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28th Olympic Games - JO
Athens, Greece, August 14-28, 2004
Saturday, August 21, 2004
Game plan: "Go faster"
Current women's individual pursuit world champion and world record holder Sarah Ulmer is now in Athens, preparing to defend her record in what will undoubtedly be a fiercely contested event. Kristy Scrymgeour reports on a fast woman whose game plan is to simply "go faster".
Ulmer broke the world record when she came up against Leontien Zijlaard-Van Moorsel (Netherlands) in the qualifying rounds of the 2004 World Track Championships in May in Melbourne, Australia. Not only did Ulmer break the record, but also she broke it as she was riding against Van Moorsel Zijlaard, who held the record the past four years.
The record now stands at 3.30.604, a time in which a couple of individuals in particular will be hoping to break at the 2004 Games. Van Moorsel will definitely be aiming at getting her record back so that she can retire on a winning note, and Australian Katie Mactier, who took silver to Ulmer in Melbourne, is bound to want to go one better this time.
Ulmer was "still fuzzy" when Cyclingnews caught up with her immediately after the World's in Melbourne but in her very modest laid-back way said she will go into the Olympics without thinking of the pressure of being the world record holder. "I'm just going to go there and try to ride faster," she said. "I'm treating it as a totally new competition and I'm not going there to think of results. My game plan is to go faster."
Whether she had any idea that she could break the world record coming into this year, Ulmer says, "You always hope. Everyone's capable. It's just a matter of if you can produce it and if you have the support to do it."
This calm and confident attitude has been instrumental in Ulmer's results in the past, and she demonstrated this attribute in the World Championship ride against Mactier. Without panicking when Mactier was almost two seconds faster than her in the first kilometre, Ulmer stuck to her plan and was able to pull off the result.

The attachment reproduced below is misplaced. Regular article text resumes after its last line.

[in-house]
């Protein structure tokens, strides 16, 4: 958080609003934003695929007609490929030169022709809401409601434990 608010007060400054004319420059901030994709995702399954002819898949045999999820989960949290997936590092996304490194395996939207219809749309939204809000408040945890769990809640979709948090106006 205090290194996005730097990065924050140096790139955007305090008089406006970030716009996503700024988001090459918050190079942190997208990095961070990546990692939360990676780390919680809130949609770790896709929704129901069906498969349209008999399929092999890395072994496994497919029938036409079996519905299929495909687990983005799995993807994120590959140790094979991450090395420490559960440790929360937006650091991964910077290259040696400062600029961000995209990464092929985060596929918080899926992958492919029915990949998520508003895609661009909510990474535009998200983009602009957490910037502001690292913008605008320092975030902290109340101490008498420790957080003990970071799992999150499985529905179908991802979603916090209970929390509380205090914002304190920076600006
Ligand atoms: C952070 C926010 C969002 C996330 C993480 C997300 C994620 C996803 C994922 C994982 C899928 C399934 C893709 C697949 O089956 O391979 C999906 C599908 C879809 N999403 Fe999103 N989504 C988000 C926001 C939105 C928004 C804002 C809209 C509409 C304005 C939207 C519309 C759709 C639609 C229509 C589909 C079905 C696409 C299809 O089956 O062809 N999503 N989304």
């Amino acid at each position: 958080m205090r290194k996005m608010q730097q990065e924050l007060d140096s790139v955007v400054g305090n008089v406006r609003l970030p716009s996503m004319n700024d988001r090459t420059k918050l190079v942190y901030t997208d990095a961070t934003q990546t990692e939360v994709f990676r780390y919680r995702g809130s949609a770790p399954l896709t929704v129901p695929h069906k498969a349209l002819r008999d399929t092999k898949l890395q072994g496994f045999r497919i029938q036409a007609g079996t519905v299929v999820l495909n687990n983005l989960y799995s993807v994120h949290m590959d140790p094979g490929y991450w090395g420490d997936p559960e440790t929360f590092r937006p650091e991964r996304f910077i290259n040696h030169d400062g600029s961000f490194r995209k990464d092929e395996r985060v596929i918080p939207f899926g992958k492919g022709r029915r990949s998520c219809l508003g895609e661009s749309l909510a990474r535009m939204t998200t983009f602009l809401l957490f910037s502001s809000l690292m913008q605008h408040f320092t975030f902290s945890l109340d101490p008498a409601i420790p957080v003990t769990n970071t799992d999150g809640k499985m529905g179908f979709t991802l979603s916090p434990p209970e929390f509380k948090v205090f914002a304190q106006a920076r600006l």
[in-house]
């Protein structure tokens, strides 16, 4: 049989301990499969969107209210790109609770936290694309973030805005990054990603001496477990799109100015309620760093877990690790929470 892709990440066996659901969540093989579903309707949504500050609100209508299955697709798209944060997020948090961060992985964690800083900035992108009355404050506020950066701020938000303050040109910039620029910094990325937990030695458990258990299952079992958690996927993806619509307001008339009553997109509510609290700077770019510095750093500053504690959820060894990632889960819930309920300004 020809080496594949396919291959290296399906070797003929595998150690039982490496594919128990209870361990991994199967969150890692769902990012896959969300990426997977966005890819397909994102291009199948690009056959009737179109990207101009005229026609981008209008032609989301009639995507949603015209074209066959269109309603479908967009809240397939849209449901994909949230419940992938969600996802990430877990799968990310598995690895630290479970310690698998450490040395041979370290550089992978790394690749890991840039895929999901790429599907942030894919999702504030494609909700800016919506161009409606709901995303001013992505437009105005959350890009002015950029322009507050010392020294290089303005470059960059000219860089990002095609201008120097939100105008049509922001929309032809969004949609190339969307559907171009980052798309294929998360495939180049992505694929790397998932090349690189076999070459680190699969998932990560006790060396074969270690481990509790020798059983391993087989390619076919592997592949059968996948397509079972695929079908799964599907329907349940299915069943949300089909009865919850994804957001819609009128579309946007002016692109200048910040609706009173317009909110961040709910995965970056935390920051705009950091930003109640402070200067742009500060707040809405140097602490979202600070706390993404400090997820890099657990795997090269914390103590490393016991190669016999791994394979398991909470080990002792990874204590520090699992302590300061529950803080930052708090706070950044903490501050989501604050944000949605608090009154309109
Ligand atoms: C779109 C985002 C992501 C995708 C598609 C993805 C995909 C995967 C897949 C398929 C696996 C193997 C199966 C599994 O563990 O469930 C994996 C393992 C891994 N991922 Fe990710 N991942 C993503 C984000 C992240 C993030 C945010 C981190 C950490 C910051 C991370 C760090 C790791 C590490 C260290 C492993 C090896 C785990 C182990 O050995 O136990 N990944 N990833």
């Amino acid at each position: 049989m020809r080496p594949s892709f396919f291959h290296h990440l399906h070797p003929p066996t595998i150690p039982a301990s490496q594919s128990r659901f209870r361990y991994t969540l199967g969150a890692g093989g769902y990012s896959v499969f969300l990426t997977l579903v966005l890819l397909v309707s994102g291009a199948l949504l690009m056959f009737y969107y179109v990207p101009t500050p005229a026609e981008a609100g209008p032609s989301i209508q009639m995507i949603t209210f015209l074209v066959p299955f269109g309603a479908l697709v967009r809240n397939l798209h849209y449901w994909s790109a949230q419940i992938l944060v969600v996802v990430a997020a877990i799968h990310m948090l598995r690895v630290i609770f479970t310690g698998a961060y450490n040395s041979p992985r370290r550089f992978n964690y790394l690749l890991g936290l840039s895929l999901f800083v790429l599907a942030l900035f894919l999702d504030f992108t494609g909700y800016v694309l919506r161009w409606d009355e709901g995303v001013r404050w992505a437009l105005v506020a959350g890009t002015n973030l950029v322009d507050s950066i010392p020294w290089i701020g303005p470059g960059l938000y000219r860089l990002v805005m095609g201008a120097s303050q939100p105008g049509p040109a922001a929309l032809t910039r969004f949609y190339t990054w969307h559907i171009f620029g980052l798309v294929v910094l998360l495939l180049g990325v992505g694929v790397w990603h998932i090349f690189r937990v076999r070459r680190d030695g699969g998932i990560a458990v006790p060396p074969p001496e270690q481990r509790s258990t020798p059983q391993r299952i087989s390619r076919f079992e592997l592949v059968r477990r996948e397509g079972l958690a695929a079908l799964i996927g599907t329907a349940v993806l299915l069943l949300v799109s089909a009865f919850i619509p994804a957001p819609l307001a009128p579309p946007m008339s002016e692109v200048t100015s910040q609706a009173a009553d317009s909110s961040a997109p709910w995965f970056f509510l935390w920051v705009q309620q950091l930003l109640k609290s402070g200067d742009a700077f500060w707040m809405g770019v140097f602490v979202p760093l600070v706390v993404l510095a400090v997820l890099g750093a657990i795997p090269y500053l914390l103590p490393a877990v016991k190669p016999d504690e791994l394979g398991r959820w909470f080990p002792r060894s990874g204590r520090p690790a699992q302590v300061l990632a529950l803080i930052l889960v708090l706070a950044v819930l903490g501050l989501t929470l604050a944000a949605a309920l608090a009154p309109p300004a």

"I knew she'd start fast, so to be honest my plan was to stick to schedule and not worry in the early stages. Katie's start is very fast. I couldn't go that fast for a kilo. You've just got to ride three kilometers fast."
After the World's, Ulmer went home to New Zealand for a week's rest before heading to France to prepare specifically for the Olympics. "I love France. It's my second favourite country," she says. (I'm presuming she means after Australia!) "I love the people, the language, the food and the culture and it's also close to Belgium, which is handy for racing. I also want to simulate the conditions to a certain extent. New Zealand is too cold at this time of year, so I need to go to Europe."
Throughout this season, Ulmer has been traveling with her boyfriend Brendan, who is a very big reason she is back on the circuit this year and heading to the Olympics with a very good chance of taking gold.
"I pretty much quit cycling six months ago," explains Ulmer. "I didn't have any confidence and I didn't want to go to the Olympics without doing it properly. I couldn't do it on my own. Brendan does 99 percent of everything for me. He took this whole year off work to help me so he's become my coach, manager, mechanic, everything," she says. "He did it without telling me because he knew I wouldn't want him to do that. We laugh about it now."
Adds Ulmer, "Brendan had way more faith than I did. He knew I could do it; he just said, 'We've just gotta get it out of you.'"
As to how it works, traveling and working so closely with Brendan throughout the year, Ulmer says it's "bloody brilliant".
"He is patient; he's been a cyclist himself and we're total opposites. He's very calm. We're both laid-back, but I'm impulsive. I'll make decisions quickly and he's more thoughtful."
Ulmer also works with Terry Gyde from New Zealand who helps out with her program, and has just started to use a power tap to monitor her training. She comments regularly on the amount of support she gets. She also says she is very lucky with her arrangements with Bike New Zealand.
"They have given us freedom. We are totally uninhibited," Ulmer says. "I don't know how riders can go from having one coach for 99 percent of the time and then go to a race with a different coach. We're so lucky we can do that. They have given me exactly what I want."
With only a few days remaining, anticipation lies in whether Ulmer can break her own record and go under the 3 minutes 30 seconds barrier. Some say that to win in Athens, a sub-3'30" will almost certainly be required.
Ulmer's attitude on this is simple: "I think you can always improve," she said. "Of course, it depends on the conditions and I haven't seen the track yet, but you have to go there thinking you can go faster."
See also: Sarah Ulmer's new track focus